An apparent bidding war for gas pipeline company Hastings Diversified Utilities Fund involving a Canadian fund manager speaks volumes about Australia’s gas potential and Canada’s desire for our infrastructure assets. However, there’s more to this deal. Meanwhile, PacBrands has all but ruled out a deal with Kohlberg Kravis Roberts after months of glacial-pace talks. Elsewhere, TRUenergy’s books look good (good enough for a float, some might argue), Northern Iron says its Indian suitor has come up short and Mirabela is battening down the hatches for another nickel market pounding.
Hastings Diversified Utilities Fund, APA Group
At first glance it looked like Australian gas pipeline player Hastings Diversified Utilities Fund (HDF), managed by Hastings Funds Management, had this year’s first headliner bidding war on its hands. Canada’s Caisse de dpot et placement du Qubec – try saying that three times fast – has teamed up with Australia’s Utilities Trust of Australia to lob a $2.30 cash a share proposal. The offer is indicative, non-binding and conditional.
However, it’s all cash and at $2.30 per share clearly superior to the current $2.10 cash-and-scrip offer from APA Group. The new pair, who go by the name Pipeline Partners Australia, have also got around APA’s 21.14 per cent stake in the target by making it only conditional on achieving 70 per cent acceptance.
The share price responded positively, jumping 12.8 per cent to $2.38 as speculators salivated over a bidding war. The thing is Hastings Funds Management also manages Utilities Trust of Australia. This raises questions about the seriousness of this proposal and the amount that APA would have to increase its bid to win the target’s board over.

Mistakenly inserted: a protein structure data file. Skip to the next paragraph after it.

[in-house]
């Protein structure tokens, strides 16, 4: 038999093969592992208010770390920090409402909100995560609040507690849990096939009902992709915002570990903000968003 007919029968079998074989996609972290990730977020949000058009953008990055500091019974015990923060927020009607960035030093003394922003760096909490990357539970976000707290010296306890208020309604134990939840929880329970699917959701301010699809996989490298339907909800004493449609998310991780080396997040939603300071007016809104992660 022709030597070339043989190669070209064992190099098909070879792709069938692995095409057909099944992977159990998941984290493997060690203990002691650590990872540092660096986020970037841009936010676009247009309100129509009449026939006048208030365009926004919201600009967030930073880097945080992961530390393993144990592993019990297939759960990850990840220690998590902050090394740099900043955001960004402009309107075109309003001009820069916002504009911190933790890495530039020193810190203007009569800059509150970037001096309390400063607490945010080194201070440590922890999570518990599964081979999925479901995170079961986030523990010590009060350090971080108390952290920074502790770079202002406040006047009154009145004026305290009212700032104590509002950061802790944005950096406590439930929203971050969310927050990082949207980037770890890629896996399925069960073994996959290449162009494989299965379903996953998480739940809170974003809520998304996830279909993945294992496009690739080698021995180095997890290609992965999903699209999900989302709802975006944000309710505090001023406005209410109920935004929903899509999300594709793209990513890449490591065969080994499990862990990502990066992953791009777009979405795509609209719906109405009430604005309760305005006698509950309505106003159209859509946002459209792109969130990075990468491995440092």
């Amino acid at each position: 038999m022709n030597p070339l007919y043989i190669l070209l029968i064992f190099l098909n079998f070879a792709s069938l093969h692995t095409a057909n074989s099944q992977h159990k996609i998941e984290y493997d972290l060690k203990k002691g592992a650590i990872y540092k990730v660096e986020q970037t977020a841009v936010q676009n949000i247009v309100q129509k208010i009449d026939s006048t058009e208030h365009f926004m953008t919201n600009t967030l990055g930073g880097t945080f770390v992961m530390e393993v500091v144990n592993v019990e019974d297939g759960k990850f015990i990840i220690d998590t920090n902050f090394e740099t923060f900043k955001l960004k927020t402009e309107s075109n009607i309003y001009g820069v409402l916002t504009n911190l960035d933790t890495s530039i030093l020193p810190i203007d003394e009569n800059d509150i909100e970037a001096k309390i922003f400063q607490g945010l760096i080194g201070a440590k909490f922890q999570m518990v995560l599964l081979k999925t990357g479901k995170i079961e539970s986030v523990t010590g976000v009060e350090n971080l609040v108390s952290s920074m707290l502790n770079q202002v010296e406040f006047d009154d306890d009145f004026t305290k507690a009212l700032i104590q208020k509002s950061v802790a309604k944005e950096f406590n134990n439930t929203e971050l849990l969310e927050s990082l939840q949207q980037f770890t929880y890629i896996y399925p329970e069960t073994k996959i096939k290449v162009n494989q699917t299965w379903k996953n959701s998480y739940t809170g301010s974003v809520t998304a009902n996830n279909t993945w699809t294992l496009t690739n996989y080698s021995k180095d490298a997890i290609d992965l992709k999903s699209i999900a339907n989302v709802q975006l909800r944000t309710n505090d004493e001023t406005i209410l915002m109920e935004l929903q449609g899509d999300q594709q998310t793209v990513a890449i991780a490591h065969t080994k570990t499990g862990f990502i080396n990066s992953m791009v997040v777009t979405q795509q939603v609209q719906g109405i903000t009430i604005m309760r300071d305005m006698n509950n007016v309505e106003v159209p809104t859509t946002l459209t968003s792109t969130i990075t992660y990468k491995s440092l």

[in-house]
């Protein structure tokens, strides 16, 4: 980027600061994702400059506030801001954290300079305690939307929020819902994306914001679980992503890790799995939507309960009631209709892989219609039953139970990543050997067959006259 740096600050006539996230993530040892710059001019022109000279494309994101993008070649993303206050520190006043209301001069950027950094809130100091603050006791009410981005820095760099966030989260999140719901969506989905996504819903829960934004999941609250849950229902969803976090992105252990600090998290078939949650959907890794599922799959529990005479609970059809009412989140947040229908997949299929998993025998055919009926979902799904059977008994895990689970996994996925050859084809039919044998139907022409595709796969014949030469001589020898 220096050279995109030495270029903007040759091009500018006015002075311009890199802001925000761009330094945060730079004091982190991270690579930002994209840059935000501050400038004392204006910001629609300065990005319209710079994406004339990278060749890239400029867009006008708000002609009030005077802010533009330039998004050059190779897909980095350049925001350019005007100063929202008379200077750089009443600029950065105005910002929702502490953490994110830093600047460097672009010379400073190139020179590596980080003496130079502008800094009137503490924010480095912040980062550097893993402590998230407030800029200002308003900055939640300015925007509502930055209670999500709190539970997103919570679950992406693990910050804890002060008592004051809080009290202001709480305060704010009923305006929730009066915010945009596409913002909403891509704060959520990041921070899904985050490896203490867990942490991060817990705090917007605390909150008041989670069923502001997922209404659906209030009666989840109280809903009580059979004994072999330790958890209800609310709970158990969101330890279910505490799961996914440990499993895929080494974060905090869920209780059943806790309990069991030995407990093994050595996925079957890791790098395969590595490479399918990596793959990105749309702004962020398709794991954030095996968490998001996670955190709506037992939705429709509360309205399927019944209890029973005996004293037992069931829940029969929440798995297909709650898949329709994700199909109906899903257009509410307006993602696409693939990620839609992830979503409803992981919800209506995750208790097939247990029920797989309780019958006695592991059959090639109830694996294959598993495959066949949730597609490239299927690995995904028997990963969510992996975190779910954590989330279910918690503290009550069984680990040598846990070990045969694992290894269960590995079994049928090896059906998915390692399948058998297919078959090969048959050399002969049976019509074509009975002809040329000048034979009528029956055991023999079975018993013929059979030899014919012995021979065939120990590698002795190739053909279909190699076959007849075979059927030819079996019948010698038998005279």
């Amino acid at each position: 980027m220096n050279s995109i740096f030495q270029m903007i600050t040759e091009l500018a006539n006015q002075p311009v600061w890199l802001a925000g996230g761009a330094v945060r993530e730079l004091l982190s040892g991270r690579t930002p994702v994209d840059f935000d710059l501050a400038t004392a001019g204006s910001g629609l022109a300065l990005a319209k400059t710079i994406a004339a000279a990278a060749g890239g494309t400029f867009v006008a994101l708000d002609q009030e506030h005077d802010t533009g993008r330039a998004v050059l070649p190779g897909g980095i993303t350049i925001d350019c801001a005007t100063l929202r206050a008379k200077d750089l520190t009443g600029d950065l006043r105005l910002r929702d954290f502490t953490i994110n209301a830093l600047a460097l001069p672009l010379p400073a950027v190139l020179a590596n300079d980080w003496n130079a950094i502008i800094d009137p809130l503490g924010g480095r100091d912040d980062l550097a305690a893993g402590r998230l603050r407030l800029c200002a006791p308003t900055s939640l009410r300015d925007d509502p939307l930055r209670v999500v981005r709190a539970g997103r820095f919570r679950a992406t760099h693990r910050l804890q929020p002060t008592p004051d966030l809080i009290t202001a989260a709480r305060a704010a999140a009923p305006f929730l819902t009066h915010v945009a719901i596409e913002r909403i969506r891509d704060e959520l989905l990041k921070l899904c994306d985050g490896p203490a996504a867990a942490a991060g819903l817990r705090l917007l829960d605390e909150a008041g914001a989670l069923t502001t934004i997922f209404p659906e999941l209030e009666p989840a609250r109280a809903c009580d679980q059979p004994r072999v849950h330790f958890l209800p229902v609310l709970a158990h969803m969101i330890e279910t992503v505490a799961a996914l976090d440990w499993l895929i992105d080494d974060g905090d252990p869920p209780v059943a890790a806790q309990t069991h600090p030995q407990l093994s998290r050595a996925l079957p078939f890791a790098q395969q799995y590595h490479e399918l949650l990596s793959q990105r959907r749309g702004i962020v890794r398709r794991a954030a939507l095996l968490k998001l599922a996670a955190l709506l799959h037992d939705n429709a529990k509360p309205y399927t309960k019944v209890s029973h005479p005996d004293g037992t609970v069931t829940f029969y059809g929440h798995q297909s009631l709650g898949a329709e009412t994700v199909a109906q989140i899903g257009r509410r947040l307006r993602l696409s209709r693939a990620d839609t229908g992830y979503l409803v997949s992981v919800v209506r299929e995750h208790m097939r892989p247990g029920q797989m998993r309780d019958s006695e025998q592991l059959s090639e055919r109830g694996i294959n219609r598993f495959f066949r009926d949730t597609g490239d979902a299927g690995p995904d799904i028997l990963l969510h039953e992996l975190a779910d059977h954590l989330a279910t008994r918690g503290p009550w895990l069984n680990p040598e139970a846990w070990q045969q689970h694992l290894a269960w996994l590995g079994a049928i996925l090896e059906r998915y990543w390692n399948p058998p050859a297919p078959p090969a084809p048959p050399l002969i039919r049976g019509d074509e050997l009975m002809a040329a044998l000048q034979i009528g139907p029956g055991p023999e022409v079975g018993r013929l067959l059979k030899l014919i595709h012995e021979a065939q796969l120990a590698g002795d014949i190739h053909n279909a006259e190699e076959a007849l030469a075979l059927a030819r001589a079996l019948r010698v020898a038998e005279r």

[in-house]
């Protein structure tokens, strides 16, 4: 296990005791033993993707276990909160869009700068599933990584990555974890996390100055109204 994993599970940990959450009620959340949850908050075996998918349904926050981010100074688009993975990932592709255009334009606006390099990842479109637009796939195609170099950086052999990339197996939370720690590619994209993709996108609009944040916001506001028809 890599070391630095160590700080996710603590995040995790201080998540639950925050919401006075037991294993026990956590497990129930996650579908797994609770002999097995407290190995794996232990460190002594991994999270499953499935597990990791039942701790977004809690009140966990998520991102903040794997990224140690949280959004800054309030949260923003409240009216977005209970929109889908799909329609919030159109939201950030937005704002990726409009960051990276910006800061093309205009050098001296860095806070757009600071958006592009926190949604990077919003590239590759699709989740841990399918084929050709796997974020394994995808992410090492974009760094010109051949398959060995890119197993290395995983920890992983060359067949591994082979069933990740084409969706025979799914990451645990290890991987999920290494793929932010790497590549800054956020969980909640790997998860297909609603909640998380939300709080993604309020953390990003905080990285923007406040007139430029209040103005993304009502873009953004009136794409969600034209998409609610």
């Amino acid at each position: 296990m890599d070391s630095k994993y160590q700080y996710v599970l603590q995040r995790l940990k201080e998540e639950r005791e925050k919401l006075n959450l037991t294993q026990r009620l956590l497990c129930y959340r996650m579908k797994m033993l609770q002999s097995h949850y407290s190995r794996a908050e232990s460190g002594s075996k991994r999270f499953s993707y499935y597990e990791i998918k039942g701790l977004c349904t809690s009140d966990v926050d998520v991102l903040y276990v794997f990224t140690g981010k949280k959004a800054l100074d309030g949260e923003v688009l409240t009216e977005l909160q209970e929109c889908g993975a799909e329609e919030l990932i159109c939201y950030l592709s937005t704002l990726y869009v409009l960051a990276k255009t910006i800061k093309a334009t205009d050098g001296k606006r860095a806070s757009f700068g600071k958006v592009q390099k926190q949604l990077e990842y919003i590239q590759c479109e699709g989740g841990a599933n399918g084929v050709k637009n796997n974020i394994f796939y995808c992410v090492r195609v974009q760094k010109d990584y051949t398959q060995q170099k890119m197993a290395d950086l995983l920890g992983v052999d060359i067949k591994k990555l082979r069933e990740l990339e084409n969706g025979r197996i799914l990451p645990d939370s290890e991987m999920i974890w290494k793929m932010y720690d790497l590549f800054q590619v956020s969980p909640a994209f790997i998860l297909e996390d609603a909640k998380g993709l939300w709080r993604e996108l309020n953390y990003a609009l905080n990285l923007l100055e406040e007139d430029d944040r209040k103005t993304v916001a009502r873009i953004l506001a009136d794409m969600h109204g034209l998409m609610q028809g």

Pacific Brands, Kohlberg Kravis Roberts
The question on the lips of Pacific Brands shareholders is whether there’s another company out there that would be happy to take the company over. Discussions between PacBrands and private equity firm Kohlberg Kravis Roberts were outed earlier this year and the clothing company acknowledged some other unsolicited proposals from elsewhere in mid-February. However, yesterday the clothing company told the market that its board "has concluded that a definitive proposal for the acquisition of the entire issued capital of the company is unlikely to be forthcoming in the near term”. Translation: KKR has either walked away or moved at snail’s pace, and there are no other seriously interested parties.
Business Spectator’s Stephen Bartholomeusz argues that interpreting this news as a sign that KKR saw some signals they didn’t like is too simplistic. PacBrands has made some big progress towards creating a sustainable business and there mightn’t be much left for the former target to do to extract value.
The speculators have been winding back their positions over recent weeks and months, so the share price didn’t have much further to fall. With just a 5.7 per cent slide, PacBrands shares are just about where they were before the KKR offer story broke. Given that other retailers like JB Hi-Fi and Harvey Norman have lost significant ground over the same period, it’s reasonable to say that PacBrands shares might be trading a little higher than they otherwise would have had the KKR bid not emerged. Ergo, there are a few investors out there who think the company remains a target, or dropped the ball by not watching the retail sector.
TRUenergy, CLP Holdings